has been remarkably stagnant based on the statewide End-of-Grade (EOG) Test analyses for these
students. End-of-Course (EOC) Test results (i.e., achievement at Level III or IV) for three high school
courses have improved each year of the evaluation, but are still well below the state average.
Documentation for other types of outcomes is minimal, other than through impressions and self-reports
from ALPs. These students deserve the same kind of accountability from educators as other students.
Having asserted this strong need, the evaluators also recognize that these students are among the most
challenging students to educate and to keep in school and that accountability must also include other
types of measures.

        It is interesting to note the increase in the percent of students being enrolled in high school
alternative schools for academic reasons that is reflected in the evaluation report for 1998-99. This
increase may be a sign of more attention to academic needs of students or it may indicate an increase in
the practice of removing poor-achieving high school students from the regular high school
accountability model.

NCDPI/Division of Accountability Services/Evaluation Section                                                 xv
Alternative Learning Programs Evaluation: 1998-99
        Accountability for Alternative Schools. The State Board of Education adopted revisions to the
ABCs Accountability Model during the 1998-99 school year that specifically address accountability for
alternative schools (SBE Policy Manual, June 1999). Alternative schools have a designated school code
and a state-assigned principal. There were 67 such alternative schools in 1998-99. The new
accountability policy being implemented in the 1999-2000 school year addresses most of the previous
recommendations. The policy requires that alternative schools participate in the ABCs accountability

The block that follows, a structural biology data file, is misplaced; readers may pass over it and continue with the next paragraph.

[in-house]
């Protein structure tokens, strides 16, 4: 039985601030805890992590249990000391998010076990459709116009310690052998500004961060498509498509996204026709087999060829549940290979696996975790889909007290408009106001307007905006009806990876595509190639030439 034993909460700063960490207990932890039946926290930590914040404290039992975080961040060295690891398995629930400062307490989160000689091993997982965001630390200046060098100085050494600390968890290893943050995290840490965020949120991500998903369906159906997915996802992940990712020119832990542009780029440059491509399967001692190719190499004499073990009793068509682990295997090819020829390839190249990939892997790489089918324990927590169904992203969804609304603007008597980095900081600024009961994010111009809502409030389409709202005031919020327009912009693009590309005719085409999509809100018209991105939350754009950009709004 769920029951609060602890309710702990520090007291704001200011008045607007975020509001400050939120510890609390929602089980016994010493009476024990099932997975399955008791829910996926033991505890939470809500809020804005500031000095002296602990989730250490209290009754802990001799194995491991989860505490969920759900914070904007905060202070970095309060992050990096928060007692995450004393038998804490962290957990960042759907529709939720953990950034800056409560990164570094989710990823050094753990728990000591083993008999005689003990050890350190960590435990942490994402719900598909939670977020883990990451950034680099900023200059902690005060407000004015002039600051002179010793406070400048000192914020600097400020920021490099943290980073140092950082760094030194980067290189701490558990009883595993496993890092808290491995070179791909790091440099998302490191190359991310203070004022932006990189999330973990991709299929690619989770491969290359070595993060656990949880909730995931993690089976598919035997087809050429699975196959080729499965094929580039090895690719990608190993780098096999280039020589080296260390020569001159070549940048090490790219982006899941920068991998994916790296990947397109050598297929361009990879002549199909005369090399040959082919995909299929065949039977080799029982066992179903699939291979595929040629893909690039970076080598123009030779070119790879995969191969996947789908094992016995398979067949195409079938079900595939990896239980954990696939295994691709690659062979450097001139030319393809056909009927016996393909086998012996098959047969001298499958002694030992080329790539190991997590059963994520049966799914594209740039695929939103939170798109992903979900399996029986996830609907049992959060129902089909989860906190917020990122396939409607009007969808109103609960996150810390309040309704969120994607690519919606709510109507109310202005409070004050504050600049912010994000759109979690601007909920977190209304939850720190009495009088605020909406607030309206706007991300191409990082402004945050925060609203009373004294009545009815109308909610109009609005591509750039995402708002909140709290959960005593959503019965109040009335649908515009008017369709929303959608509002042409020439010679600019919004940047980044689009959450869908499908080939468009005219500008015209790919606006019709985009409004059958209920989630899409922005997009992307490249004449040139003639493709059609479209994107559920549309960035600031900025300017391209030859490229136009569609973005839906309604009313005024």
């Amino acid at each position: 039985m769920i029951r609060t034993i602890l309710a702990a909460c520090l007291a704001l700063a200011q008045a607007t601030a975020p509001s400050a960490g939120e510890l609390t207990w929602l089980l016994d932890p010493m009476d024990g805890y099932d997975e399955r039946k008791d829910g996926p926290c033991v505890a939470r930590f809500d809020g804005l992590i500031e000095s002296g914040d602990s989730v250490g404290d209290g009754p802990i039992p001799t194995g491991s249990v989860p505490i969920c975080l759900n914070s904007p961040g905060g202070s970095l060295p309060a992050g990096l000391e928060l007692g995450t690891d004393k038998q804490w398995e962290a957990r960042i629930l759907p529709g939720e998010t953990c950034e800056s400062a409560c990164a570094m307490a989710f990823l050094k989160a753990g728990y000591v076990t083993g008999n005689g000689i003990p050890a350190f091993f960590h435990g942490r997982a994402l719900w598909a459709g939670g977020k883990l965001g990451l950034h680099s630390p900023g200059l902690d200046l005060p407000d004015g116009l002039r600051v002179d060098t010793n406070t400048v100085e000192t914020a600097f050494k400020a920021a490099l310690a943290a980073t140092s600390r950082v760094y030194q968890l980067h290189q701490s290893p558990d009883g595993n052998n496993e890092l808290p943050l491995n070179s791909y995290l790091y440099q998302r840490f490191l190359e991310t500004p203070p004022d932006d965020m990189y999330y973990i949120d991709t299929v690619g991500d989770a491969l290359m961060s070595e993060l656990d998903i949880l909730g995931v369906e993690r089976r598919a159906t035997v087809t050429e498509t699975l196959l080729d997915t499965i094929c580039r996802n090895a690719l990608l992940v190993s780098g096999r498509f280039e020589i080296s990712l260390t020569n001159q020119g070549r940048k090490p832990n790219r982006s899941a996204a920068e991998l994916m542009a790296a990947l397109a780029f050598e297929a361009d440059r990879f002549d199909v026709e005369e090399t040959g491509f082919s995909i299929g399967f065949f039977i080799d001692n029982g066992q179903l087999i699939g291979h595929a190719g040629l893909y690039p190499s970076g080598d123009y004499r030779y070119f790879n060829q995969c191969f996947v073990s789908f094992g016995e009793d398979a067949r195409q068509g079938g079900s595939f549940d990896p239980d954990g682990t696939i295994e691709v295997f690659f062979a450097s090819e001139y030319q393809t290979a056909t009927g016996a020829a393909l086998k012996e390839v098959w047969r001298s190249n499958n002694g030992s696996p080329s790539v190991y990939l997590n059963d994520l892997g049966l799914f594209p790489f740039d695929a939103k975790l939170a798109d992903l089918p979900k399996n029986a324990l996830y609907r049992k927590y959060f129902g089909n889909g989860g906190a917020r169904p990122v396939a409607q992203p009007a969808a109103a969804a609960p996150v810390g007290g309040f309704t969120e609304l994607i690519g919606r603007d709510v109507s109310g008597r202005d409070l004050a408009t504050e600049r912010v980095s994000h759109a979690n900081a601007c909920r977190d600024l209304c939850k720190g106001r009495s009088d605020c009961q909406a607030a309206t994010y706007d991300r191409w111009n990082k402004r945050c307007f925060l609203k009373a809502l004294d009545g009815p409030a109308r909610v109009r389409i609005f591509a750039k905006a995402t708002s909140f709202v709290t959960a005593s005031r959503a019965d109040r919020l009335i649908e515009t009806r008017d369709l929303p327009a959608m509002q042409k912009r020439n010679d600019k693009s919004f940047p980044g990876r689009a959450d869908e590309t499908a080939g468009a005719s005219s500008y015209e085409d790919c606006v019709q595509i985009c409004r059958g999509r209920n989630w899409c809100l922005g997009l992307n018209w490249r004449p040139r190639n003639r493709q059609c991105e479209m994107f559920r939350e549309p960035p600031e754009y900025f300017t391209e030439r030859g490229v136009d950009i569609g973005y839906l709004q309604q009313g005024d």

program in a manner specifically designed to accommodate the diversity among the schools and the
student populations served. The alternative school accountability system is based on six components;
three of which are mandated and three are locally developed. The three mandated components are
achievement-based, using state test scores specifically designated by the SBE. The three locally
developed components are based on the specific purposes and mission of the alternative school and
must be approved by the LEA superintendent and the local board of education. Achieving three or four
of these components is equivalent to meeting “expected growth” in the regular ABCs Accountability
Model.

        Alternative educators have expressed appreciation to the Compliance Commission and the
Reporting Section of the DPI Division of Accountability Services for their determined efforts to develop
a suitable ABCs Accountability Policy for alternative schools. Alternative educators have voiced the
desire to be included in the ABCs Accountability process, providing the accountability requirements for
alternative schools include some provision to allow measures based on the specific mission of each
school. The policy now in place does just that. Further, alternative educators expressed a desire to be
eligible for incentive awards for progress made, as are regular educators in the standard ABCs
Accountability Model, which the current policy also affords.